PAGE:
However, under the domicile and permanent place of abode test, a person will be a resident of Australia if he or she has an Australian domicile, unless the Commissioner (of Taxation) is satisfied that the person has established a permanent place of abode outside of Australia.
Taxation Ruling IT 2650 states at paragraph 10 that, 'In determining a person's domicile for the purposes of the definition of "resident" in subsection 6(1), it is necessary to consider the person's intention as to the county in which he or she intends to make his or her home indefinitely.'
In the present case, it is considered that the taxpayer will retain an Australian domicile as, under the employment contract, the taxpayer is to return to Australia at the end of the overseas appointment. This does not indicate an intention to make one's home indefinitely in another country.
Where the taxpayer's domicile is in Australia, it is necessary to consider whether or not the taxpayer has established a permanent place of abode outside of Australia.
The leading case on whether a permanent place of abode is outside Australia is FC of T v. Applegate 79 ATC 4307; (1979) 9 ATR 899. The Federal Court said that in respect of the definition of "resident", a permanent place of abode does not have to be "everlasting" or "forever".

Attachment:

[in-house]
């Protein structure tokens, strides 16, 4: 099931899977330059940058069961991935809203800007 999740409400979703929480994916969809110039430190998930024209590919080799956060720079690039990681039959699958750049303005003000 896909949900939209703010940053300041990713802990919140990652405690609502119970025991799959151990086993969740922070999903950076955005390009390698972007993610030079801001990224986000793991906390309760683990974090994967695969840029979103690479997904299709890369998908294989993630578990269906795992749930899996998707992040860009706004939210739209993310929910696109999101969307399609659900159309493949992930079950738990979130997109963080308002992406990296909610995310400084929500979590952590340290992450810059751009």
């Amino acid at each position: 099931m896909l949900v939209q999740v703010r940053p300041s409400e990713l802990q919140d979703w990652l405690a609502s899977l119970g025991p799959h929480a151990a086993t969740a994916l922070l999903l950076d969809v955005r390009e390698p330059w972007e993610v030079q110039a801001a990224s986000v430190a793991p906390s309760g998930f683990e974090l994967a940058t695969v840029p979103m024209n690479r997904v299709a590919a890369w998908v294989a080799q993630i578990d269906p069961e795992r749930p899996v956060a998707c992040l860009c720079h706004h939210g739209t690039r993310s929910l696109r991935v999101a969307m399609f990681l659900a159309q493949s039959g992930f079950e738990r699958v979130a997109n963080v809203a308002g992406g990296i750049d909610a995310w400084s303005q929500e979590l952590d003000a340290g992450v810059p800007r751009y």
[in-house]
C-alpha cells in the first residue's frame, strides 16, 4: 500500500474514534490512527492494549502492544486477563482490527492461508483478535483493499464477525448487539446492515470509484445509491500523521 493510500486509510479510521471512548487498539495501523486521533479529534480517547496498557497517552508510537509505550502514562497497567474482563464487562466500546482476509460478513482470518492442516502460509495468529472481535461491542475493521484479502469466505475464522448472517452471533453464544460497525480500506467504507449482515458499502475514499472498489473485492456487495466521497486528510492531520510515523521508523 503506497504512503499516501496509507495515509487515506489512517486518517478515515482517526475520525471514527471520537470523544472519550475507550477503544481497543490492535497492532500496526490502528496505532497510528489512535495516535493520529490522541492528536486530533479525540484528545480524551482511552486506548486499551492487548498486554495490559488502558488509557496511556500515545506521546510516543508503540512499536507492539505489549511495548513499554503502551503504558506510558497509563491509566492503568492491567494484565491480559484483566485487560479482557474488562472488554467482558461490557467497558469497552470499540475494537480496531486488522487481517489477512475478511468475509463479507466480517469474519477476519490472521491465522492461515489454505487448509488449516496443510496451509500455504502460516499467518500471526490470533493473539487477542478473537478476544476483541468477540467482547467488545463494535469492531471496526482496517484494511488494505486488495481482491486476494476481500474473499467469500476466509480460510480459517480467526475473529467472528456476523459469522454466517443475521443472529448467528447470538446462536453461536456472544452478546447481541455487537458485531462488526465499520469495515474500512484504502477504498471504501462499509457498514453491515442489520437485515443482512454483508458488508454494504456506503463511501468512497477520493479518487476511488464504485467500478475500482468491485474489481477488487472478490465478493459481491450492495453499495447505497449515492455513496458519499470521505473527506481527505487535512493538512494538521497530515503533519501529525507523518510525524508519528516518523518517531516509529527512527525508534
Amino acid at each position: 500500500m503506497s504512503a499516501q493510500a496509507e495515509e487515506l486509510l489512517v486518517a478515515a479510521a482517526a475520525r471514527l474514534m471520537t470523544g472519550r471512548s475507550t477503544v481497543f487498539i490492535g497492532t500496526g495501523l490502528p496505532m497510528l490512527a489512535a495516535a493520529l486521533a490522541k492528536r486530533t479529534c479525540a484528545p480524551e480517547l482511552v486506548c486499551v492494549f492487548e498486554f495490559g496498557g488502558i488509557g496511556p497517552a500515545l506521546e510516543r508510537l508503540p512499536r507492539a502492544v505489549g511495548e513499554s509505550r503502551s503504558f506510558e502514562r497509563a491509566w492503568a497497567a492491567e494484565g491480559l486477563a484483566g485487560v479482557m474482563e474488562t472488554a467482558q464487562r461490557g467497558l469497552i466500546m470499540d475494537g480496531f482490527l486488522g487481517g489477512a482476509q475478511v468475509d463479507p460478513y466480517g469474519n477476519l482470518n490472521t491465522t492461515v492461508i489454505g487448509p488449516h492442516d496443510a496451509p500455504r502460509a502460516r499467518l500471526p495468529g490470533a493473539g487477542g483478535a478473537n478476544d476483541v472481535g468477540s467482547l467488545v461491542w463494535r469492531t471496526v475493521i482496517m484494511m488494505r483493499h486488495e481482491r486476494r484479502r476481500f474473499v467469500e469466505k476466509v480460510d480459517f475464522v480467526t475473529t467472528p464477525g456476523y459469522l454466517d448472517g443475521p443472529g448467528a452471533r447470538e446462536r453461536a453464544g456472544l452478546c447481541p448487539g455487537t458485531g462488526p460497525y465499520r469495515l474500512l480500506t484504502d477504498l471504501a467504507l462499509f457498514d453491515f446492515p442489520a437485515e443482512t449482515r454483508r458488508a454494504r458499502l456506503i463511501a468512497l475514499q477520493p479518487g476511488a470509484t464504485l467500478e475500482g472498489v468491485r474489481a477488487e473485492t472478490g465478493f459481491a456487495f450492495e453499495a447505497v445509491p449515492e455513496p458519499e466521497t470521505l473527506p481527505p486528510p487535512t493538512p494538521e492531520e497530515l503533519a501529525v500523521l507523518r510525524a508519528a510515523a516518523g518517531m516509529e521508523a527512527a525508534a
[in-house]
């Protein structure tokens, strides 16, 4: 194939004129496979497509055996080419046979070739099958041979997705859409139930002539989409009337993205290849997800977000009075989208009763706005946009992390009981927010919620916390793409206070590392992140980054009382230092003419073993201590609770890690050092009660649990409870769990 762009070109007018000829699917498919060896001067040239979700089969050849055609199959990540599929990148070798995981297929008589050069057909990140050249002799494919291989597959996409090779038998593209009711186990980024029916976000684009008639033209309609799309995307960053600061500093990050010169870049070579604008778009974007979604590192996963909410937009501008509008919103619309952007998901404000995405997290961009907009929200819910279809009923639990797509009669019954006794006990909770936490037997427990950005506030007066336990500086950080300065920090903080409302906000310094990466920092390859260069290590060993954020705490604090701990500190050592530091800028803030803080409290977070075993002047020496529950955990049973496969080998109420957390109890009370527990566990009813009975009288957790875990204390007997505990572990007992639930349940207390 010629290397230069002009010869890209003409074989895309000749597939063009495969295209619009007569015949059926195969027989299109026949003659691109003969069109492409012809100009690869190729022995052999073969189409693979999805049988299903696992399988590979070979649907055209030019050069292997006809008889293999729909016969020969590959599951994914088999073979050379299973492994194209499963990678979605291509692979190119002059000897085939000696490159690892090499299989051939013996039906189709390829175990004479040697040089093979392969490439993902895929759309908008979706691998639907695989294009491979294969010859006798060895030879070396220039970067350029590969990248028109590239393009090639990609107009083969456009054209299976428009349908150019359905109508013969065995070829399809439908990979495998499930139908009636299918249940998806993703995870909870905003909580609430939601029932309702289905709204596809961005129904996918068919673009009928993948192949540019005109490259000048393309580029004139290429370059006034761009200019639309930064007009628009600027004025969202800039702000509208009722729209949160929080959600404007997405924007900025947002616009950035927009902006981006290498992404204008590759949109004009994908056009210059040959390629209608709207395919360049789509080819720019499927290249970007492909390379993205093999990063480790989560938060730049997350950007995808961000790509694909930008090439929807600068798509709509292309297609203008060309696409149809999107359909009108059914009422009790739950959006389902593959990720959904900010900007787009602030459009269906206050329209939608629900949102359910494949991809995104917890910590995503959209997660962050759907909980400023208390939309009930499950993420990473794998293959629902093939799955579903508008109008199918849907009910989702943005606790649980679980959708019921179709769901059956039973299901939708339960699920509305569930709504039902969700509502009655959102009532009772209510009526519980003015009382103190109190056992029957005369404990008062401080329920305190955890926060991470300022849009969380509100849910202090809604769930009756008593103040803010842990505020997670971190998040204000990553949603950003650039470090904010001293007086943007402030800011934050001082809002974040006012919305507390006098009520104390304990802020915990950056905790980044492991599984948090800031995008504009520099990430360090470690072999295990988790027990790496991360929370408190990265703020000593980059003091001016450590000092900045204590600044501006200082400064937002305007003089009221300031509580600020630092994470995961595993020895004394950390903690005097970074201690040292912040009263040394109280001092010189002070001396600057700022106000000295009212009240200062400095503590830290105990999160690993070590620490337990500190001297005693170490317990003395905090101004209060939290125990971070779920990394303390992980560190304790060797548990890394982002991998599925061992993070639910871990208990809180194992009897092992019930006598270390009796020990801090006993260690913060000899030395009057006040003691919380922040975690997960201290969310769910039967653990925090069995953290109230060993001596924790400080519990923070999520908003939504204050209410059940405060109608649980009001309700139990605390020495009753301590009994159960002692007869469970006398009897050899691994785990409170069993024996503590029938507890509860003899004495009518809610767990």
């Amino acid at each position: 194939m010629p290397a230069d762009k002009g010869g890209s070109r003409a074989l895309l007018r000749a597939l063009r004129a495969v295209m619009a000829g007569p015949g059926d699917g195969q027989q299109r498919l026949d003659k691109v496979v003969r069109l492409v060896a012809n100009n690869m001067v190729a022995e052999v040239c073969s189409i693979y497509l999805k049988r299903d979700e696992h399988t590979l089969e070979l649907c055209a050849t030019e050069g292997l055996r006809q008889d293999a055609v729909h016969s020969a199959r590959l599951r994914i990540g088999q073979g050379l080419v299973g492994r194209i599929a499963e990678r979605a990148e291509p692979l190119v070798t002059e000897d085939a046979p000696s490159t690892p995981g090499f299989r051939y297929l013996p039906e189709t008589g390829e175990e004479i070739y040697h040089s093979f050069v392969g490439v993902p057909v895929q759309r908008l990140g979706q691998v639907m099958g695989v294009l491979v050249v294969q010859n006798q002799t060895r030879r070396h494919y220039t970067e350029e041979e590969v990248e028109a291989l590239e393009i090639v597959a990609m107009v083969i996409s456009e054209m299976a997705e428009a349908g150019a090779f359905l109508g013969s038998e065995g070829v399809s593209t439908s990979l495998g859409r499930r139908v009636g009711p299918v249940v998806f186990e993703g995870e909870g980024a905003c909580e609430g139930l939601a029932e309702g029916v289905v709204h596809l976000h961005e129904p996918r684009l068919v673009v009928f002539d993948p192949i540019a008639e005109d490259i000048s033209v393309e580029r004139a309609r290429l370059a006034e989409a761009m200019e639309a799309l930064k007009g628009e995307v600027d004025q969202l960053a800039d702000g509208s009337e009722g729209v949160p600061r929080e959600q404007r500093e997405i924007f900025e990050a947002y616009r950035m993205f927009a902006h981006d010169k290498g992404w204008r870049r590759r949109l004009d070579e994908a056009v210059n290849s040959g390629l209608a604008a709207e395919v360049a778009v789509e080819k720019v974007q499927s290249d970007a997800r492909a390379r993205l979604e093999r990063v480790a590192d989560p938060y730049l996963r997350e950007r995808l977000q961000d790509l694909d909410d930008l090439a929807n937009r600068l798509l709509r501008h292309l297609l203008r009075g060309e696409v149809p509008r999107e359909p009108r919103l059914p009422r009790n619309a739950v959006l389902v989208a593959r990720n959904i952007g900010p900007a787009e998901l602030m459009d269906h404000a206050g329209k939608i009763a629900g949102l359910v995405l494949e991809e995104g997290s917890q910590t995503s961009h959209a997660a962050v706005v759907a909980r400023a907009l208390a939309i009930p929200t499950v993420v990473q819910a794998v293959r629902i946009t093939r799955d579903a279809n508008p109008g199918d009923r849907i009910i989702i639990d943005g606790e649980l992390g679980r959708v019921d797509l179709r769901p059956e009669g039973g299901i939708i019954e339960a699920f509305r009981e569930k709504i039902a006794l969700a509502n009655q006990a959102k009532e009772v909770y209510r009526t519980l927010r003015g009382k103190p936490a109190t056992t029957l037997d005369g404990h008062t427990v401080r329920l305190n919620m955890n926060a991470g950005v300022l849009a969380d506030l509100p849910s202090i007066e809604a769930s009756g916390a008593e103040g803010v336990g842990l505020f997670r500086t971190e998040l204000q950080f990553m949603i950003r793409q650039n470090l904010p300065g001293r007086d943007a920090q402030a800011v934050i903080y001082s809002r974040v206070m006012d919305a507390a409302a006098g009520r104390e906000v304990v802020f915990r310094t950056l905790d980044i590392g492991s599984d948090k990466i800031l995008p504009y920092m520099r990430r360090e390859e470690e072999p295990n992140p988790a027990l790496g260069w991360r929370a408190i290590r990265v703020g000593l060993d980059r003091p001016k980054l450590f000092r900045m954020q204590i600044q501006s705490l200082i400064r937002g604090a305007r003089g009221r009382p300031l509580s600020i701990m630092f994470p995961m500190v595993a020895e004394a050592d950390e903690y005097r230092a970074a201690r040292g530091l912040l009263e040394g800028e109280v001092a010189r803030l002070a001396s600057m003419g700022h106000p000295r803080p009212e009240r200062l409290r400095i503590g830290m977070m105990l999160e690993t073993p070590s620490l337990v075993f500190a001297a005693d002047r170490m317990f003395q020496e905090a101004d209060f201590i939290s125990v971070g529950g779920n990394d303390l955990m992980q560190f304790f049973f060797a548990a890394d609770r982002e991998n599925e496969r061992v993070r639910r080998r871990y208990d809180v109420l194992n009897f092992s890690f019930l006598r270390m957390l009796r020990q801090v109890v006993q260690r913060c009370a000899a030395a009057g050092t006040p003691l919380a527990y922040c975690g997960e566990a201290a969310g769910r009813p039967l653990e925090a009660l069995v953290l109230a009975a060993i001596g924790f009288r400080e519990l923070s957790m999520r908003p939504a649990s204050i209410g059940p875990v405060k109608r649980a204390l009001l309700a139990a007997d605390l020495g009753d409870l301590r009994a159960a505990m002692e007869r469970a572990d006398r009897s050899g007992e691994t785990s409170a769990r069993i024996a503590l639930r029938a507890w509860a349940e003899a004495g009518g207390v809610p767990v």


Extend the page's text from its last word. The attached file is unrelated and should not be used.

IT 2650, sets out the factors that are used by this office in reaching a state of satisfaction as to a taxpayer's permanent place of abode. These are summarised at paragraph 5 in the Ruling as:
- the intended and actual length of the taxpayer's stay in the overseas country;
- any intention either to return to Australia at some definite point in time or to travel to another country;
- the establishment of a home outside Australia;
- the abandonment of any residence or place of abode the individual may have had in Australia;
- the duration and continuity of the taxpayer's presence in the overseas country; and
- the durability of association that the individual has with a particular place in Australia.
It is considered that the taxpayer has not demonstrated that a permanent place of abode has been established in the overseas treaty country for the following reasons:
- the overseas appointment is only for a limited period;
- the taxpayer entered the overseas treaty country on a diplomatic passport with an official visa that authorised him to remain in that country only whilst representing the Commonwealth of Australia;
- the taxpayer and immediate family reside in rental accommodation provided by the Government of Australia;
- the taxpayer enjoys all the privileges, access to duty free goods etc, of an accredited diplomatic agent;
- the taxpayer has substantial assets in Australia;
- the taxpayer was and continues to be a contributing member of the employer's superannuation fund.
Therefore, the taxpayer remains an Australian resident for tax purposes in accordance with the extended definition of "resident" in subsection 6(1) of the ITAA 1936 - the domicile and permanent place of abode test.
Date of decision: 25 June 2001
Income Tax Assessment Act 1936
Income Tax Assessment Act 1997
Federal Commissioner of Taxation v. Applegate
79 ATC 4307
(1979) 9 ATR 899
Related Public Rulings (including Determinations)
Australian Defence Force Official
Senior ADF Official
Siebel/TDMS Reference Number: DW207990; 1-AW0JA77
Business Line: Small Business/Individual Taxpayers
Date of publication: 21 August 2001
Date reviewed: 17 January 2014
|ATOID 2001-226 history